Therefore, since we are called his sons and daughters, we are to love in the same way. If we only love those who are nice to us, or those who are like us, then we are no different from everyone else and there is no witness of Christ living in us. But if we are a believer in Christ, then the love of Christ indwells our heart and we will love others as He loves others. His love will flow through us. We are to show the love of God to everyone, including those who oppose us.

It is Christ loving in and through us, not us trying to muster up love for mean people in our own hearts. We don’t have the ability to do that. We are flesh and blood. But the indwelling spirit of Christ has an unlimited supply of love. When we yield to Him, His love flows through us!

Let me read from Corrie Ten Boom’s book: “The Hiding Place”

“It was a church service in Munich that I saw him, the former S.S. man who had stood guard at the shower room door in the processing center at Ravensbruck Concentration Camp. He was the first of our actual jailers that I had seen since that time. And suddenly it was all there – the roomful of mocking men, the heaps of clothing, Betsie’s (her sister’s) pain-blanched face. He came up to me as the church was emptying, beaming and bowing.

“How grateful I am for your message, Fraulein,” he said. “To think that, as you say, He has washed my sins away!”

His hand was thrust out to shake mine. And I, who had preached so often to the people in Bloemendaal the need to forgive, kept my hand at my side. Even as the angry, vengeful thoughts boiled through me, I saw the sin of them.

Jesus Christ had died for this man; was I going to ask for more?

“Lord Jesus,” I prayed, “Forgive me and help me to forgive him.”

I tried to smile. I struggled to raise my hand. I could not. I felt nothing, not the slightest spark of warmth or charity. And so again I breathed a silent prayer.

“Jesus, I cannot forgive him. Give me Your forgiveness.”

As I took his hand the most incredible thing happened. From my shoulder along my arm and through my hand a current seemed to pass from me to him, while in my heart sprang a love for this stranger that almost overwhelmed me. And so I discovered that it is not on our forgiveness any more than on our goodness that the world’s healing hinges, but on His.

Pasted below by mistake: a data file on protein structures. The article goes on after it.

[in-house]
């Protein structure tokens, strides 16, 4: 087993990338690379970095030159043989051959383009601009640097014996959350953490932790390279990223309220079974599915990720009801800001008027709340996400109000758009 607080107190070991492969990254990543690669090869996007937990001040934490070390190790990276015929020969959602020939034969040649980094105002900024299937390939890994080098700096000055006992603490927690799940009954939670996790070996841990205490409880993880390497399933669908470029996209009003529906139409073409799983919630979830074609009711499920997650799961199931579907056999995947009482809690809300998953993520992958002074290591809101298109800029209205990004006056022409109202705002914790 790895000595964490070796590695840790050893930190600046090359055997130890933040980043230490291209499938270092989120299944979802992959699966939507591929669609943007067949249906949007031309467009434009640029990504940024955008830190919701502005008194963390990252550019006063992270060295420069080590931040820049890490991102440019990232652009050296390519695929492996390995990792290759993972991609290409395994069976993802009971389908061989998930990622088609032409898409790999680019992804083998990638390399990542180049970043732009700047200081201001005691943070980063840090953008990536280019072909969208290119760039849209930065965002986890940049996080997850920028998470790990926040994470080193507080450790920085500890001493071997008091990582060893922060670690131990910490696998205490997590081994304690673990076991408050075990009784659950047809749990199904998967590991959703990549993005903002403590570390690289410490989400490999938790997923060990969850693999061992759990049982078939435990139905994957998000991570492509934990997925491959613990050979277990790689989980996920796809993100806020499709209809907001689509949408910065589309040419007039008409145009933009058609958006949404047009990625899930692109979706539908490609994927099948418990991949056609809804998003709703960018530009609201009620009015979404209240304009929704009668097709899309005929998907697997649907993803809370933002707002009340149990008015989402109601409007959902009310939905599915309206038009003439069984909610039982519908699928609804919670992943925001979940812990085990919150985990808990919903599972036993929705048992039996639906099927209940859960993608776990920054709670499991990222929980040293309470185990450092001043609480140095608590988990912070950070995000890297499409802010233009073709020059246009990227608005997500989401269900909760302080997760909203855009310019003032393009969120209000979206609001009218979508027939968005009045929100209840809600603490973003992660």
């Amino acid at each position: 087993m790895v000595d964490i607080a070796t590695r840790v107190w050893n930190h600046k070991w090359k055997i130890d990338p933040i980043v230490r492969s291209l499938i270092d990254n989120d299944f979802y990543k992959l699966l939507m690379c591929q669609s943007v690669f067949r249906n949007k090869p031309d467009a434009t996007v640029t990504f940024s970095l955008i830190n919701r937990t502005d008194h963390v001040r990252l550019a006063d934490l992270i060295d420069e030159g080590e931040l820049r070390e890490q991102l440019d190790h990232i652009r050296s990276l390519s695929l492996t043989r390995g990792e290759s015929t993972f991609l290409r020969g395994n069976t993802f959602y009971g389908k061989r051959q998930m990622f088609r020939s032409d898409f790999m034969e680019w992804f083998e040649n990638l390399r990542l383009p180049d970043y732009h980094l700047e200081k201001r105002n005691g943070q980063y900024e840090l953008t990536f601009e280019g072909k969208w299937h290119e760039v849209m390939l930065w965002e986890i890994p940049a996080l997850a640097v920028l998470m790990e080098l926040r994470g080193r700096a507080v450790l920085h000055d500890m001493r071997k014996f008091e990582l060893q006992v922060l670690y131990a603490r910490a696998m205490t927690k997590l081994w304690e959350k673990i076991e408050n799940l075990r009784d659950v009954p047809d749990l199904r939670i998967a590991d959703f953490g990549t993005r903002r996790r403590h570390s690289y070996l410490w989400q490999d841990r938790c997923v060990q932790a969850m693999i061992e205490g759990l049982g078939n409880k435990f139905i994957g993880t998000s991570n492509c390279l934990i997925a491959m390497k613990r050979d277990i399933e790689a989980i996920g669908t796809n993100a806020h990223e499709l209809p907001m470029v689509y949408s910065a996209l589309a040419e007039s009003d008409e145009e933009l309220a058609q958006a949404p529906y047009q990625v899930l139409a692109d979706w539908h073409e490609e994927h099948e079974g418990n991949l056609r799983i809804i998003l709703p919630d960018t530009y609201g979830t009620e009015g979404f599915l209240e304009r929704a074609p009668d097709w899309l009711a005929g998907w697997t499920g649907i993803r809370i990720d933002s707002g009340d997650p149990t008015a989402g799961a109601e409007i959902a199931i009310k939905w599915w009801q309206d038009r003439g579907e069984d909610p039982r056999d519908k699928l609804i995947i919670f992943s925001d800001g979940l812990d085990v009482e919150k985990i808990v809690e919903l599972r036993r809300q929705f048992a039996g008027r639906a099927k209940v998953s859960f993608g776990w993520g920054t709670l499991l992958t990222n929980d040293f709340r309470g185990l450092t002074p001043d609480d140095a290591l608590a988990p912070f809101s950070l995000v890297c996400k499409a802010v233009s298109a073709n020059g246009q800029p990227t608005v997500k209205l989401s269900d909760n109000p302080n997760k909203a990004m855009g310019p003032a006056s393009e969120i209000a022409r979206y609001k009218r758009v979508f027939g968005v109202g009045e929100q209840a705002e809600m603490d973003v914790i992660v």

When He tells us to love our enemies He gives, along with the command, the love itself.


Now before you say, that this is impossible for you, let me tell you that it isn’t. I am a weak person. I struggle with feelings of resentment and anger. I want to hurt those who have hurt me. My initial reaction to pain is to strike back. But God has been so good to me, how can I harm anyone else. God has forgiven me of so much, how can I hold a grudge or withhold love from another.

When I was 10 years old I was repeatedly abused by a teenager on my street. I lived in terror of this young man, and I suffered a great deal of mental and emotional torment for decades from his abuse.

Then one Christmas Eve I had been asked by a church in my community to come and sing “O, Holy Night” for the service. As I stood to sing, I saw seated in about the 4th row of the church, the man who had abused me. It was first time I had seen him since I was about 12 years old.

My mind flooded with all of the terrors I felt as a child. I felt the anxiety rising in my heart. I felt anger as well. I wanted him to hurt as I had been hurt. I wanted him to know how much damage he had down to my childhood and my early adult years. I wanted him to suffer as I had suffered.

But then my heart and mind turned towards the words that were coming out of my mouth.

Truly He taught us to love one another;

His law is love and His gospel is peace;

Chains shall He break, for the slave is our brother,

And in His name all oppression shall cease.

Sweet hymns of joy in grateful chorus raise we,

Let all within us praise His holy name;

Christ is the Lord,

Oh, praise His name forever!

His power and glory evermore proclaim!

Fall on your knees, Oh, hear the angel voices!

O night divine, O night when Christ was born!

When the service was over I felt the strength of the Lord in me to go down and to greet this man. I went to his row and I shook his hand. I asked how he was doing, and I thanked him for coming.

God had filled me with His love and forgiveness. God’s love had set me free.

Our love is to be demonstrated in acts of kindness, in forgiveness, in mercy and in compassion. Not only are we to actively love those who hate us, we are to also pray for them. We are to pray that God will bless them, and that the Holy Spirit will soften their hearts to know the Lord.

I don’t know if this man has or ever will come to know the Lord, but I do know that I have shown Him the love of Christ.

Love your enemies. Pray for those who bully you. Find ways to show them the kindness and compassion of the Lord. As much as it depends on you strive to be at peace with all men.

Remember, love is a supernatural testimony to the reality of our faith in Christ!

Let’s Pray.